The Detroit Science Center lets aspiring engineers and scientists get their tiny hands on more than 200 exhibits that explore space, biology, and physical science. Glimpse the mysteries of space travel or learn the fundamentals of electricity and magnetism that fuel online dating logarithms. A virtual universe of swirling stars and planets awaits inside the Dassault Systèmes Planetarium, where live presenters lead you on an intergalactic adventure followed by earthbound questions and answers. The Chrysler IMAX Dome theatre brings state-of-the-art technology and cinematronics to the 67-foot wide, four-story tall screen. The theatre immerses visitors in a rotating schedule of shows; currently, guests can explore Arabia, visit the Hubble, or allow the adrenalin-pumping excitement of NASCAR in digital surround to vroom off the screen and into unlicensed eyeballs.
The Burton Theatre is a new independent cinema in the Heart of Detroit that features classic art house, independent, LGBT, foreign and cult films. Responding to the shortage of art house venues in the city, the Burton Theatre aims to help Detroit rival Chicago and New York as a center for independent film.
For an art museum, the flat, cracked facade of the Museum of Contemporary Art Detroit (MOCAD) is shockingly stark, yet there's beauty in its realness. The walls that once framed an abandoned car dealership now host Barry McGee's "Untitled" mural of writ-large graffiti on the building's exterior, greeting people with an uncompromising sense of honesty that permeates through to the art collection within. MOCAD's informal approach to art exhibition shares a kindred spirit with few other museums, with exhibits that swap museum-imposed artifice for relatable, raw beauty. That didn't go unnoticed by The New York Times, who hailed the collection for "seeing the seediness, and celebrating it."
Never straying from a mission to present contemporary works that reflect the current culture, inspire dialogue, and engage the community, MOCAD's stunning exhibitions narrate the history and future of the Motor City. Public programs such as lectures, literary readings, live music performances, films, and children's educational activities further engage visitors, and the MOCAD store offers exclusive t-shirts, magazines, kid's toys, and jewelry.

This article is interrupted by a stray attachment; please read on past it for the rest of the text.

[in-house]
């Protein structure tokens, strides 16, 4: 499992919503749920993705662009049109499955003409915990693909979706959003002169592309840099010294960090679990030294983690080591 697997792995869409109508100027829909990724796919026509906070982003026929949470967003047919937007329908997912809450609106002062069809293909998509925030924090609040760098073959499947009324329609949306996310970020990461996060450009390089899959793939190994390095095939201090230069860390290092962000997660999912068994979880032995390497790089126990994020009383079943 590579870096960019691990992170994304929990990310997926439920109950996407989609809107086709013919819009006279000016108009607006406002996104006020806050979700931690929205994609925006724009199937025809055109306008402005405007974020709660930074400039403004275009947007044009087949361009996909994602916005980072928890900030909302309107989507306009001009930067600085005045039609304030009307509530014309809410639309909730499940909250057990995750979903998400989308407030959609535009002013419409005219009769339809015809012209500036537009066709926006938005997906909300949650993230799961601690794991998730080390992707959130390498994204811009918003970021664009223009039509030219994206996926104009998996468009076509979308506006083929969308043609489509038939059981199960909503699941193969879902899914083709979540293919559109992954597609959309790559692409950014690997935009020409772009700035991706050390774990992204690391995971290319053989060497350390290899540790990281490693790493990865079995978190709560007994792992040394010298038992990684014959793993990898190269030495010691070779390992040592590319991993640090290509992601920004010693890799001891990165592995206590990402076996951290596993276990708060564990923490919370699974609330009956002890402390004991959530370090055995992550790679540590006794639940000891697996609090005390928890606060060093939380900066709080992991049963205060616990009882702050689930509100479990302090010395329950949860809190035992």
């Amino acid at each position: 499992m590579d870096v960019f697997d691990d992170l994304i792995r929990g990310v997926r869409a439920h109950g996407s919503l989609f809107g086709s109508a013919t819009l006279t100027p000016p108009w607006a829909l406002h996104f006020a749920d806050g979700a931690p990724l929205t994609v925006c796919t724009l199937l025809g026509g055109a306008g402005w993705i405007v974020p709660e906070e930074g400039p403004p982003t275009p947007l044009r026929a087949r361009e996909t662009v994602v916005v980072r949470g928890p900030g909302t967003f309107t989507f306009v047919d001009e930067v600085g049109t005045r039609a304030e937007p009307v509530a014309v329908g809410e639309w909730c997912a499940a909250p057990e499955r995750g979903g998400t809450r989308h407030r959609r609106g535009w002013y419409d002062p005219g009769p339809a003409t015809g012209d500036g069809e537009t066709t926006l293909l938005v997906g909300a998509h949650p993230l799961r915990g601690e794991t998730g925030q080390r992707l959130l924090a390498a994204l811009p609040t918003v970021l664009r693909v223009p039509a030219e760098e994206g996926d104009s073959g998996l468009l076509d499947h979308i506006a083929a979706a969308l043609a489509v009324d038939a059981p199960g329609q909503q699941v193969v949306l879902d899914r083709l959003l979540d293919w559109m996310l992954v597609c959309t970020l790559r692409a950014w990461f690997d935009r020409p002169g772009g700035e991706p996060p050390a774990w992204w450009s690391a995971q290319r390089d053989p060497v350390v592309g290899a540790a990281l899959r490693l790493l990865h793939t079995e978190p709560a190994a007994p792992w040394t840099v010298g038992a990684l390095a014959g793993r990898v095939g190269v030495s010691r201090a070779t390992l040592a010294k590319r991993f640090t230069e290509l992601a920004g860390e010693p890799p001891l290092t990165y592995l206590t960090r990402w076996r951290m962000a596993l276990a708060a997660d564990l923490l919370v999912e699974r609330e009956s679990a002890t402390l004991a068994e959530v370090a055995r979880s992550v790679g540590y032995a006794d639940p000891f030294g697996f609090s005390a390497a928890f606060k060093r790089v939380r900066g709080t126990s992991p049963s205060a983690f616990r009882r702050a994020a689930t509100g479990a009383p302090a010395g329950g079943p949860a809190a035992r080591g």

More than 100 years ago, the Ford Piquette Avenue Plant was on the cutting edge of innovation?the first 12,000 Model Ts were made on its premises. But over the years, the "Birthplace of the Model T" was neglected, and in 1997, afraid that the bulldozers were lurking around the corner, ready to raze the premises, a committee was formed to investigate saving the plant. The Model T Automotive Heritage Complex purchased the New England?mill-style structure two years later, transforming it into an auto museum and National Historic Landmark. Today, the museum is one of the oldest automotive plants open to the public in the city of Detroit.
The venue?s exhibits chronicle not only Ford?s rise to the forefront of the automotive industry, but also lesser known tales. Visitors can learn about other car models built there, such as the Model N, and about other automakers, such as Wayne and Brush.
If you wanted to buy RollerCade a gift, you might consider something with diamonds. The family-owned roller skating rink is on track to celebrate its 60th anniversary, having welcomed families to take a spin around its glossy track since 1955. It's a testament to the timelessness of the sport, but RollerCade does its part to try and keep the time-honored pastime fresh. On Friday nights, moms and dads, sons and daughters all roll to the sound of high-energy music as they play skating games, such as shoot the duck, while other weekdays bring their own themed events such as Tuesday night Zumba sessions or Saturday afternoon learn-to-skate classes. Guests can rent skates at the rink or purchase their very own pair at the on-site shop, which also services skates when they've lost a wheel or suffered a flat.
Described by the Wall Street Journal as "probably America's most visitor-friendly art museum," the Detroit Institute of Arts has been building one of the top six collections in the country since it was founded in 1885. Along the way, the institute acquired standout pieces such as Vincent Van Gogh's Self Portrait, the first Van Gogh painting to enter a public museum's collection in the United States. Former director William Valentiner commissioned Diego Rivera to paint the world-renowned Detroit Industry mural cycle in an indoor courtyard—a more lasting tribute to the beauty of labor. In total, more than 60,000 works of prehistoric, modern, contemporary, and multinational art have found a home within the museum's more than 100 galleries.
The institute’s broad range of art comprises not only American and European works but also significant pieces of African, Asian, and Native American origin. An auditorium and recital hall also make the institute a haven for film and live music on Friday and Sunday. Guests can even attend free-with-admission drop-in workshops to make their own unique works of art.